Logic isn’t enough. Design for the way users think

Paul Boag

As web designers we endeavour to design logical interfaces that make sense at a glance. However, users are not always logical.

Good user interface design is primarily about organising information in a clear way and taking users through tasks in a logical manner.

However, if you want to be a truly great designer you need to be more than clear and logical.

Users are not always logical, at least not on the surface. To be a great designer you need to look a little deeper into how people think and act.

Dig deeper into user behaviour

Take for example the process of managing the tasks we have to do. One of things we all do when managing tasks is defer them to later. We want to be reminded at a later date that this task now needs dealing with.

Omnifocus on the iPhone deals with this very logically. If you wish to defer a task, you click it and edit the start date, changing it to whatever you want. They have even put a nice little feature that allows you to set the date forward a day, week or month.

Omnifocus date selection
On the surface deferring a task in Omnifocus is very logical and clear. However, when compared to Mailbox it falls short.

On the surface this looks great. However, when you compare it to Mailbox for the iPhone the difference is startling.

Mailbox have recognised that we don’t think in terms of deferring tasks to a specific date. We think about putting a task off until tomorrow, the weekend or next week. This is a different way of thinking and leads to a different user interface.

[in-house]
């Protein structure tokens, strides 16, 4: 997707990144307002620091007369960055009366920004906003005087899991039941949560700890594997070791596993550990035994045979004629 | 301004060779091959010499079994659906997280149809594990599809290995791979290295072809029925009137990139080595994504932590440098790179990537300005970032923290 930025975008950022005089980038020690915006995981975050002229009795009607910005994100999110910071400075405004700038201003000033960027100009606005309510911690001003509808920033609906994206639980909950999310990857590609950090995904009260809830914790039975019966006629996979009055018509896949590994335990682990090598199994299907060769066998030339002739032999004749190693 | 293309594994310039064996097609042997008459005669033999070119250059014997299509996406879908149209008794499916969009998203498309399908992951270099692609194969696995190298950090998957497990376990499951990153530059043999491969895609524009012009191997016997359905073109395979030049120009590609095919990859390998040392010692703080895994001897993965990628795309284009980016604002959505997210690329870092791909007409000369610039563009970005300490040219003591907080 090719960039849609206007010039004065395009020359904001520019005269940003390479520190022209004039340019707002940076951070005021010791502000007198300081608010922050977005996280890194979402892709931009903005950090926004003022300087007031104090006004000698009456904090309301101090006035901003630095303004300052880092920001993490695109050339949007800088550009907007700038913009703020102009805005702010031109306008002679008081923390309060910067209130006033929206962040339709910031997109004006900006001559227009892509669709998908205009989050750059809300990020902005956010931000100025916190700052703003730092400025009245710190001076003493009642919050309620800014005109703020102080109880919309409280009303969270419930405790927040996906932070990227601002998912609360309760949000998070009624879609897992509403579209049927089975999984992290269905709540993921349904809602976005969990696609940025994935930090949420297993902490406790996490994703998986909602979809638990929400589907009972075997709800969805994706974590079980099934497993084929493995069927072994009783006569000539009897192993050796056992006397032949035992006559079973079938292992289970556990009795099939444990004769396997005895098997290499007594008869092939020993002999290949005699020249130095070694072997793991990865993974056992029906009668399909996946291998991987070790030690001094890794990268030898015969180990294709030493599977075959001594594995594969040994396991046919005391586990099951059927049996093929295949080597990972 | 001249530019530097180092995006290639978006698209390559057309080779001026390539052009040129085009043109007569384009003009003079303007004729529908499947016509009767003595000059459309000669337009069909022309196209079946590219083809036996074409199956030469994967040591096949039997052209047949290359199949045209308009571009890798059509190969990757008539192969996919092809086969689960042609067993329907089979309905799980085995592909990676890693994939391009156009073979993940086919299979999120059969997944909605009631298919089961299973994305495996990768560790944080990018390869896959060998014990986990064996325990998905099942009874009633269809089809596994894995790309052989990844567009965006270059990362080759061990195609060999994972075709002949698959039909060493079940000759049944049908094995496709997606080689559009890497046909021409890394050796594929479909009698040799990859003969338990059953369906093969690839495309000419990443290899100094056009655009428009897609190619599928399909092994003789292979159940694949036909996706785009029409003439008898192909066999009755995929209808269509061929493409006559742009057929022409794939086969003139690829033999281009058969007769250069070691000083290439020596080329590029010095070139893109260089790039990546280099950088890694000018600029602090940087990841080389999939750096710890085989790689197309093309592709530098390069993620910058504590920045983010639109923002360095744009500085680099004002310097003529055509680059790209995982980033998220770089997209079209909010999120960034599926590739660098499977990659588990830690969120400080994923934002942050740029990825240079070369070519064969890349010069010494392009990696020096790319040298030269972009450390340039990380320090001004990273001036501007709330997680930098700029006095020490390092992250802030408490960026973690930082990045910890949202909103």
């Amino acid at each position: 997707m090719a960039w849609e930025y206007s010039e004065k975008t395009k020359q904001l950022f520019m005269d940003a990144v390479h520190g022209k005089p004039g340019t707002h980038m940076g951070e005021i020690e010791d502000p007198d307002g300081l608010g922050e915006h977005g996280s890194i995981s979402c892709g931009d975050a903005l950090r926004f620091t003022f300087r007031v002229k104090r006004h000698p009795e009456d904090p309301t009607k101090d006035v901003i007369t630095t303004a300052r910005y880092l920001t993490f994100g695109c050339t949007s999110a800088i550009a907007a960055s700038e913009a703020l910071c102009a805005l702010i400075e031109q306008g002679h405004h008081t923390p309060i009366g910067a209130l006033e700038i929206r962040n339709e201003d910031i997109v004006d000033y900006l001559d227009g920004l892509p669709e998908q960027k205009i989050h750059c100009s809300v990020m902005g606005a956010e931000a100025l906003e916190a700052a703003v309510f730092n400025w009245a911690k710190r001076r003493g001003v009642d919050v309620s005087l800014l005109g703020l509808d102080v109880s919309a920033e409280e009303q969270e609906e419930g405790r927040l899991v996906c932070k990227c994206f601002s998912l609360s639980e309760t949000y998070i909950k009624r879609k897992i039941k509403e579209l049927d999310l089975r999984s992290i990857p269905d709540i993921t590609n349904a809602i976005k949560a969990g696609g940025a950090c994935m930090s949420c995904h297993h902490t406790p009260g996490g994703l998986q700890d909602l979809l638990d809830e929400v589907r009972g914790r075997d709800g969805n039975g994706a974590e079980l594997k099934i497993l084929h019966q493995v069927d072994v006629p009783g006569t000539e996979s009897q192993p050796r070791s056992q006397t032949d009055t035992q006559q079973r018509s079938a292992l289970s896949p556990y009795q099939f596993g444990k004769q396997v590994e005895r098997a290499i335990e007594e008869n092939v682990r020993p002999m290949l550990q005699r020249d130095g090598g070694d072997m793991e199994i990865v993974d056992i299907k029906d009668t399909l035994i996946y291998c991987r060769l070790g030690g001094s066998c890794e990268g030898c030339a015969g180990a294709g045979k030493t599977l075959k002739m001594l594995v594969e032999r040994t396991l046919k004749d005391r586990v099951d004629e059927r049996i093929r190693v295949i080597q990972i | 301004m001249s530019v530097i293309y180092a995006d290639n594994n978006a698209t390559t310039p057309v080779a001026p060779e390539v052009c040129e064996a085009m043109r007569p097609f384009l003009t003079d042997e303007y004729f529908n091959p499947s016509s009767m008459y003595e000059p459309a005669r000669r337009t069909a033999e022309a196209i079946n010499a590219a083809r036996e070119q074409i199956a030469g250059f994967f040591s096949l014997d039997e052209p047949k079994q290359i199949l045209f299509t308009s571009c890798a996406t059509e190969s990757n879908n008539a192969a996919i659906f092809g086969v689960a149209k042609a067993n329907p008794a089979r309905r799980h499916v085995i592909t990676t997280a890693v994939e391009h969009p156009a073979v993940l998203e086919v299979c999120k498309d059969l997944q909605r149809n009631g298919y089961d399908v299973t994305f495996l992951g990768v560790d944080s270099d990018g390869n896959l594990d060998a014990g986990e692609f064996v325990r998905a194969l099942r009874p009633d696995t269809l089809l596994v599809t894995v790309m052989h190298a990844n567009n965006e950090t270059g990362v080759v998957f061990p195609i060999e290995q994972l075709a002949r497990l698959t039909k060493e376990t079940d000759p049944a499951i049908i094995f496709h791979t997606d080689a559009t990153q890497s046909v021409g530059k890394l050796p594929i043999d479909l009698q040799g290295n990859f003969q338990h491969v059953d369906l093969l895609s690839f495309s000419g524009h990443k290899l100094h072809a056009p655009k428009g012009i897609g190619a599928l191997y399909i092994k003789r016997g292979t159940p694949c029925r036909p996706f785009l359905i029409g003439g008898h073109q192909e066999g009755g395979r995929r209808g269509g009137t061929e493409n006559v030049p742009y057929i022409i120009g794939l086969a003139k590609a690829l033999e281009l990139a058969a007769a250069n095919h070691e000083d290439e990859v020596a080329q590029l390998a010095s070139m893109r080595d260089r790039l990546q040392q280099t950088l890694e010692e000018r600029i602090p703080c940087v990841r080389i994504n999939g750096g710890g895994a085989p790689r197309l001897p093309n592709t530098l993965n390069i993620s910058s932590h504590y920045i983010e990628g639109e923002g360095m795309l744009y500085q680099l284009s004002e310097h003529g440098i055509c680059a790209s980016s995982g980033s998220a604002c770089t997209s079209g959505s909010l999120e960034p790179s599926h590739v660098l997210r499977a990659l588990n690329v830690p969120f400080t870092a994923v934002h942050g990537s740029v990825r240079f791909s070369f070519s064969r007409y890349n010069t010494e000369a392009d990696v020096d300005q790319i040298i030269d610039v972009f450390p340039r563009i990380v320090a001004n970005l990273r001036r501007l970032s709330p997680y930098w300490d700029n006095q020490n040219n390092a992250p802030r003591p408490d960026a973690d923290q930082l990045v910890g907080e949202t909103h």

Mailbox on the iPhone
Mailbox understands that users defer a task until tomorrow or the weekend, not until a specific date. They have therefore developed a much more user friendly interface.

With Omnifocus if I decide I don’t want to deal with a task until the weekend, I have to work out the date and select it. With Mailbox I simply hit the appropriate button.

Do you see the difference? Omnifocus provides a perfectly adequate experience, but Mailbox makes that repetitive task just that little easier.

Don’t become obsessed with edge cases

You maybe thinking that Mailbox makes it slightly harder to select a specific date, because they have hidden it behind a button. If so you are correct. However, the vast majority of people will use the shortcuts.

Edge cases (such as users who want to set a specific date) often trip us up as designers. We become obsessed with providing these users a good experience. That is no bad thing as long as its not at the expense of the majority. Personally, I believe Mailbox has made the right decision in making selecting a specific date just that little bit harder in order to give the majority a better experience.

So next time you design an interface, take the time to consider how real users behave, rather than just doing the logical thing.